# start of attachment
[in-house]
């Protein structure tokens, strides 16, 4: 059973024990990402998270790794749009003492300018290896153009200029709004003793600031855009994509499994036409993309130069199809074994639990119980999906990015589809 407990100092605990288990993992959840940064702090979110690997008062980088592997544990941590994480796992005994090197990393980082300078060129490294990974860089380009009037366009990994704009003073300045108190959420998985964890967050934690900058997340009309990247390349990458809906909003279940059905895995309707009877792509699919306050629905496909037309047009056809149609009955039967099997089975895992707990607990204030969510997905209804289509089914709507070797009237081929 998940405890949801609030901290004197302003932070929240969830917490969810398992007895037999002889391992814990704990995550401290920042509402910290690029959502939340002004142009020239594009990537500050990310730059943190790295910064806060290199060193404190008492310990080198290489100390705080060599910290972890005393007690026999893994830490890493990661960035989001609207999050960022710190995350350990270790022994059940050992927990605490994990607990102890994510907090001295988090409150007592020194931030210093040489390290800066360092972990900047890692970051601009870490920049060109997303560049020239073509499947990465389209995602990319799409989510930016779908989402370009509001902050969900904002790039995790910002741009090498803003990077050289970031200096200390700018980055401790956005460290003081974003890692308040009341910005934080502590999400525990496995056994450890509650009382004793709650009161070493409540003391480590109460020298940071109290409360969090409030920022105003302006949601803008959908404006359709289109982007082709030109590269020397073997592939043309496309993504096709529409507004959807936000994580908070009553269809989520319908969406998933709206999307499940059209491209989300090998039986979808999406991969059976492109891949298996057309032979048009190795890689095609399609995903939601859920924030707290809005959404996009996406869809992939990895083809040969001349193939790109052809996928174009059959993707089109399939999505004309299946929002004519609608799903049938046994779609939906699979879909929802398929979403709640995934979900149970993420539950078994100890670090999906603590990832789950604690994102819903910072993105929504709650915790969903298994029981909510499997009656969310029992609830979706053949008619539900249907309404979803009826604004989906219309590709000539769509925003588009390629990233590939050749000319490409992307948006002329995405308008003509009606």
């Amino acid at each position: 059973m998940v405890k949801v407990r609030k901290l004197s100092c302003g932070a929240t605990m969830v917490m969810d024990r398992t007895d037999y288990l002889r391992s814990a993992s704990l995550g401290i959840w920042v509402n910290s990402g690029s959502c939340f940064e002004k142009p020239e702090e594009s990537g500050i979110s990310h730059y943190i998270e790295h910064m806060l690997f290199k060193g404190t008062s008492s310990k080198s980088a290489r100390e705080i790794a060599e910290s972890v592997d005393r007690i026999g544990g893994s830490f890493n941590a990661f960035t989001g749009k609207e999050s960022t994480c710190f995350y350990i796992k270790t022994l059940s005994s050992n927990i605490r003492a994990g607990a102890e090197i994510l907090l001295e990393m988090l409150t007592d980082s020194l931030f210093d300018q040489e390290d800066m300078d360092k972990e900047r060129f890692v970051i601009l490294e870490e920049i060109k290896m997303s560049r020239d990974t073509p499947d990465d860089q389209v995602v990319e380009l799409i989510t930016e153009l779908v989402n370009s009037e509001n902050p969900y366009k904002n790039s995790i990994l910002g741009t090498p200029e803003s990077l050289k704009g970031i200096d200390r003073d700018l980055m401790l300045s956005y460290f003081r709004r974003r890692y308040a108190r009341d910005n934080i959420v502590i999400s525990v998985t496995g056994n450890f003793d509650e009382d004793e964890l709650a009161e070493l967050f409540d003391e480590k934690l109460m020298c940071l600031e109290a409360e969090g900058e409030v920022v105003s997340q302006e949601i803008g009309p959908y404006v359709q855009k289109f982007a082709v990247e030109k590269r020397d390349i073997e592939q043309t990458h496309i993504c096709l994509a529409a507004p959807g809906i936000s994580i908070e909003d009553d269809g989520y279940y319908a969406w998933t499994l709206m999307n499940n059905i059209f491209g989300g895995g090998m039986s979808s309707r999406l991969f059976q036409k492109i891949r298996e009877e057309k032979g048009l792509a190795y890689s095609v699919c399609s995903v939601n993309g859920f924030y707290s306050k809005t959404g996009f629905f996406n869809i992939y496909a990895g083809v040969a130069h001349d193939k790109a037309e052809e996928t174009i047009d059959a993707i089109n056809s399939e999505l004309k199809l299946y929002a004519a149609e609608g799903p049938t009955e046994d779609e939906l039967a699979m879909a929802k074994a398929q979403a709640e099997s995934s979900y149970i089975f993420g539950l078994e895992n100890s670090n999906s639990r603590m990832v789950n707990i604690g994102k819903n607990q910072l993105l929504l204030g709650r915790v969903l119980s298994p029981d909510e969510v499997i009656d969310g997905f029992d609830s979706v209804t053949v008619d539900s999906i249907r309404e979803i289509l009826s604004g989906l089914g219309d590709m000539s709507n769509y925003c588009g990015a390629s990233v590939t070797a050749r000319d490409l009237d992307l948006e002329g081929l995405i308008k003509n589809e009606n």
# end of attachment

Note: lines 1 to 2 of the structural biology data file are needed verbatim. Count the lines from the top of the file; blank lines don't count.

[in-house]
């Protein structure tokens, strides 16, 4: 059973024990990402998270790794749009003492300018290896153009200029709004003793600031855009994509499994036409993309130069199809074994639990119980999906990015589809 407990100092605990288990993992959840940064702090979110690997008062980088592997544990941590994480796992005994090197990393980082300078060129490294990974860089380009009037366009990994704009003073300045108190959420998985964890967050934690900058997340009309990247390349990458809906909003279940059905895995309707009877792509699919306050629905496909037309047009056809149609009955039967099997089975895992707990607990204030969510997905209804289509089914709507070797009237081929 998940405890949801609030901290004197302003932070929240969830917490969810398992007895037999002889391992814990704990995550401290920042509402910290690029959502939340002004142009020239594009990537500050990310730059943190790295910064806060290199060193404190008492310990080198290489100390705080060599910290972890005393007690026999893994830490890493990661960035989001609207999050960022710190995350350990270790022994059940050992927990605490994990607990102890994510907090001295988090409150007592020194931030210093040489390290800066360092972990900047890692970051601009870490920049060109997303560049020239073509499947990465389209995602990319799409989510930016779908989402370009509001902050969900904002790039995790910002741009090498803003990077050289970031200096200390700018980055401790956005460290003081974003890692308040009341910005934080502590999400525990496995056994450890509650009382004793709650009161070493409540003391480590109460020298940071109290409360969090409030920022105003302006949601803008959908404006359709289109982007082709030109590269020397073997592939043309496309993504096709529409507004959807936000994580908070009553269809989520319908969406998933709206999307499940059209491209989300090998039986979808999406991969059976492109891949298996057309032979048009190795890689095609399609995903939601859920924030707290809005959404996009996406869809992939990895083809040969001349193939790109052809996928174009059959993707089109399939999505004309299946929002004519609608799903049938046994779609939906699979879909929802398929979403709640995934979900149970993420539950078994100890670090999906603590990832789950604690994102819903910072993105929504709650915790969903298994029981909510499997009656969310029992609830979706053949008619539900249907309404979803009826604004989906219309590709000539769509925003588009390629990233590939050749000319490409992307948006002329995405308008003509009606």